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A New Sternal Reinforcement Device to Prevent and Treat Sternal Dehiscence
Stainless steel wires are currently used for median sternotomy closure in cardiac and general thoracic surgery; this method is safe, effective, and fast. However, the wires can damage and cut bone during respiratory and chest motion. A novel sternal reinforcement device has been designed to prevent wires cutting into the bone.
Stainless steel wires are currently used for median sternotomy closure in cardiac and general thoracic surgery; this method is safe, effective, and fast. However, the wires can damage and cut bone during respiratory and chest motion, leading to instability and chest pain, and may even increase the risk of dehiscence. The incidence of this complication is substantially increased in patients with additional risk factors [1, 2] or when median sternotomy is unintentionally performed on a paramedian line . Standard closure might not be adequate in such patients, and reinforcement of the closure site is usually considered . A novel sternal reinforcement device (DSS) has been designed to prevent wires cutting into the bone; it improves mechanical stability and allows sternal closure with stainless steel wires when bone fracture occurs (Video 1).
The sternal device (Mikai SpA, Vicenza, Italy) consists of separate clips made of a 0.7 mm thick titanium (Figure 1), sliding one into each other to form two arms placed on both sides of the sternum (Video 2). The horizontal segments of the clips (5 mm wide) can slide into each other for a variable length, thus adapting the length of the support to a patient’s intercostal space size; this allows adjustment of the length of the arm to fit the sternal size. The large vertical grooved arm of the clip (6.4 mm wide) is placed into the intercostals space, premitting no direct contact between the stainless steal wire and the side of the sternum. The clips are available in two sizes: standard (40 mm horizontal and 32.2 mm vertical length) and large (48 mm horizontal and 40.2 mm vertical length) to better adapt to the sternal size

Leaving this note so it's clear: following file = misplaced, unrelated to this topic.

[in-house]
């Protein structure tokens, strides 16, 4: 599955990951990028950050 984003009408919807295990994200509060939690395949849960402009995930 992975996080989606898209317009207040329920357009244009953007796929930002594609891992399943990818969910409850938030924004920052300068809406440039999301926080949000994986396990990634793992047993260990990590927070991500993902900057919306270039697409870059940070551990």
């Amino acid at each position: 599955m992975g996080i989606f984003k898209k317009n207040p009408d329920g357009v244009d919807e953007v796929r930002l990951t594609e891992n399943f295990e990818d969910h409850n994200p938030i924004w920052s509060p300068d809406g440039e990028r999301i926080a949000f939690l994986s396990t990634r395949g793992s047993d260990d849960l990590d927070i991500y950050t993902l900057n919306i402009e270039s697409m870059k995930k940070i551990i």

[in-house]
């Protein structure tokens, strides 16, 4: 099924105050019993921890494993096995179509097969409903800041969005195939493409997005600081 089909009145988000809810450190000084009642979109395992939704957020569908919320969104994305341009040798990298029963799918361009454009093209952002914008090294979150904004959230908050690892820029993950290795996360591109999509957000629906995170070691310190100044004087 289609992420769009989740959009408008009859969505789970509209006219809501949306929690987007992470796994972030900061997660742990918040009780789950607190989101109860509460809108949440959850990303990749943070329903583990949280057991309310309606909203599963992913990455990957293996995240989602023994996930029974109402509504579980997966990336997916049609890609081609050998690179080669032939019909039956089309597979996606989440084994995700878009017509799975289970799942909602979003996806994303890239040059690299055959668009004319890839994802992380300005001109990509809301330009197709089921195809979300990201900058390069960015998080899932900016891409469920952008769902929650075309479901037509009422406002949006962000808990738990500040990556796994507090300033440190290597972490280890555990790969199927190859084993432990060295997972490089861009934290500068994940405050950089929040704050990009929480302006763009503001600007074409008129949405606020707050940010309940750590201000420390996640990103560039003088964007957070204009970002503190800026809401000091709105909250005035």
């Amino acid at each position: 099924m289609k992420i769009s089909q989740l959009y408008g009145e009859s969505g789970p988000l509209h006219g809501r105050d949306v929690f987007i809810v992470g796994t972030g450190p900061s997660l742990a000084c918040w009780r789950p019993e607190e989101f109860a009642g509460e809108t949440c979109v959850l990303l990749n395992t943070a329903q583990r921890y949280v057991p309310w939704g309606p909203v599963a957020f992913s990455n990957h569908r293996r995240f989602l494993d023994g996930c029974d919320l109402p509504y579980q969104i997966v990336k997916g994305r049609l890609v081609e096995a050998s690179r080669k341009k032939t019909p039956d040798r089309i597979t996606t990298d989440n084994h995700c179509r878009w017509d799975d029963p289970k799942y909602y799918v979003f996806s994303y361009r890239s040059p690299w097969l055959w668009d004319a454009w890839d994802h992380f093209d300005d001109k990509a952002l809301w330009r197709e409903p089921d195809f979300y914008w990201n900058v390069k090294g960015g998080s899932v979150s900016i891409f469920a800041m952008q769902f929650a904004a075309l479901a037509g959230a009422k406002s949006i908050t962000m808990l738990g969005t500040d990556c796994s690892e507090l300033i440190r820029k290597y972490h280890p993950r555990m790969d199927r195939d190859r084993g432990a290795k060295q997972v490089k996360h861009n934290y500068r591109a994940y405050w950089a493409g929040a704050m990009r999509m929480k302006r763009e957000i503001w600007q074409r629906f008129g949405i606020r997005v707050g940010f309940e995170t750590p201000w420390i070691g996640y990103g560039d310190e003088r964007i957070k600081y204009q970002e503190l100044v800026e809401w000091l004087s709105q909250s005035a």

Figure 5. Technique of implantation: the two pliable vertical "fingers" of each unit are bent outwards around the ribs.
To facilitate insertion of the device, the fascia is dissected from the sternal border with electrocautery, and if necessary, perforating vessels are clipped (Figure 2). Once the fascia is mobilized, the hemisternum is elevated by two hand retractors to optimize exposure. The clips are assembled to form a device of a suitable length (up to 5 clips for each one) and the vertical segments of the clips are inserted into the intercostals spaces (Figures 3, 4). The two pliable vertical “fingers” of each unit are then bent outwards to wrap around the ribs, so that the clips are held firmly in place (Figure 5; Video 3). Re-approximation of the sternum is then achieved by means of single interrupted stainless steel wires. Two to 3 are placed through the manubrium, and the others are placed around the grooved arms of the clips at the level of the intercostal spaces (Figures 6, 7). The fascia, subcutaneous layers, and skin are closed in a routine manner. The extra time required for placement of the reinforcement device decreases with experience, and in our hands is approximately 4 to 6 minutes for each hemisternum.
Figure 9. The device (constructed out of four units) is implanted, where the third clip is positioned corresponding to the fractured bone.